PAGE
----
You will want to avoid high fat and spicy foods the night (or two) before your marathon, in order to minimize any risk of GI distress they might cause. In addition, avoid introducing any new foods or unfamiliar foods into your eating plan (for the same and hopefully obviously reason). Stick with foods you have been eating over the past weeks and months of training, as you know that you respond well to those foods and that eating them will leave you feeling comfortable when you toe the line on Sunday morning. Again, focus on eating high carbohydrate foods you know that you like AND that sit well in your stomach.
Sodium needs vary widely among athletes because of our widely varied sweat rates as well as a wide range of sodium content in our sweat. Most marathoners will want to increase their sodium intake the night before, to help ensure you are adequately hydrated and ready to sweat on Sunday. Great ways to do this are to include a soup in your meal and lunch or dinner, sprinkle Parmesan cheese on your pasta, drink some tomato/V8 juice or just add some salt to your food.
We all know that fiber is an essential part of our normal diet and long-term health. While this is true as an overall health premise, eating fiber the night before a marathon (or long run) can prove to be problematic for runners. High fiber foods should be avoided in the 2-3 days prior to any endurance event in order to minimize your risk of GI distress and bloating. We know your love your beans and veggies-and we love them too, just give them a pass for a few days and welcome then back into your life on Sunday night. You will be glad you did when your gut is happy on race day.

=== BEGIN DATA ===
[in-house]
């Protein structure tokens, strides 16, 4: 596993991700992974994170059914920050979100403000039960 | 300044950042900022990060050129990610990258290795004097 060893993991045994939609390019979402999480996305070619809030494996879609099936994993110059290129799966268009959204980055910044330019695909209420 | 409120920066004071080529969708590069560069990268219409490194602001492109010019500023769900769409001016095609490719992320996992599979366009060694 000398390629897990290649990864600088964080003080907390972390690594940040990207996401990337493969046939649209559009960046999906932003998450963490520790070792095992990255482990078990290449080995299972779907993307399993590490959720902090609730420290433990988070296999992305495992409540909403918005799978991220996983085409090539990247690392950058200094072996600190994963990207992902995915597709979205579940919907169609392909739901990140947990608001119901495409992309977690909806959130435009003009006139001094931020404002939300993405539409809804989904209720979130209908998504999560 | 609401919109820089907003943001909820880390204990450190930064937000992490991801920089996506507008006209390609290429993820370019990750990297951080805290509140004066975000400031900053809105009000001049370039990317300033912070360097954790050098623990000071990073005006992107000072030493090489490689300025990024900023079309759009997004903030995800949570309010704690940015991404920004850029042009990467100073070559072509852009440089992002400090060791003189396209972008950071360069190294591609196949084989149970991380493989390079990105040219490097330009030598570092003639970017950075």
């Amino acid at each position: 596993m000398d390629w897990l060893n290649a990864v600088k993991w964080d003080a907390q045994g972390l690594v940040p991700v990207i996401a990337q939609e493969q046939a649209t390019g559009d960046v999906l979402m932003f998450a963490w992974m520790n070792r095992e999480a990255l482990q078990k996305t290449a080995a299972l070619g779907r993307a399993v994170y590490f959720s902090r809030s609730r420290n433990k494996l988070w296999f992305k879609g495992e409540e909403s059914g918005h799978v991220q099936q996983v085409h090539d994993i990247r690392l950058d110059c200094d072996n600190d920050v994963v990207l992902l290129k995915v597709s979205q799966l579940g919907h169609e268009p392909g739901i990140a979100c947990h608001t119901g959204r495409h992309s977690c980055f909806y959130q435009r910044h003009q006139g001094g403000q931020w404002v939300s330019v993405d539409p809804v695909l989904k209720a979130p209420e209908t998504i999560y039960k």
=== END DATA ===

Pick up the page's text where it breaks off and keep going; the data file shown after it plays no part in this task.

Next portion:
Pre-marathon breakfast can be especially tricky when running late starting races such as the NYC marathon. Your start time may be as early as 8:30 am or as late as 11:00 am. Since most of you will be up by 5 am, it is important to fuel your body more than once before the race. The good news is that you will be up early enough to eat breakfast with plenty of time to digest it before the gun goes off. For those of you starting at 8:30 am, you will want to focus on eating a carbohydrate rich breakfast by 6-6:30. For everyone else, who is going to be up for more than 3 hours, you'll benefit from eating twice; likely around 5-6am and again 1-2 hours before YOUR start time.
In case you need a reminder, a carbohydrate rich breakfast will help replenish your glycogen stores and ensure you are ready to run your best. Although each athlete is different in terms of which specific foods and amounts they are comfortable eating the morning of a marathon, there are some general guidelines most everyone should follow; nothing new on race day for starters, and choose plenty of low-fat, low-fiber, carbohydrate rich foods. Popular and easy to digest carbohydrate breakfast items include oatmeal, toast, bagels, fruit, crackers and energy bar, or even rice or baked potatoes.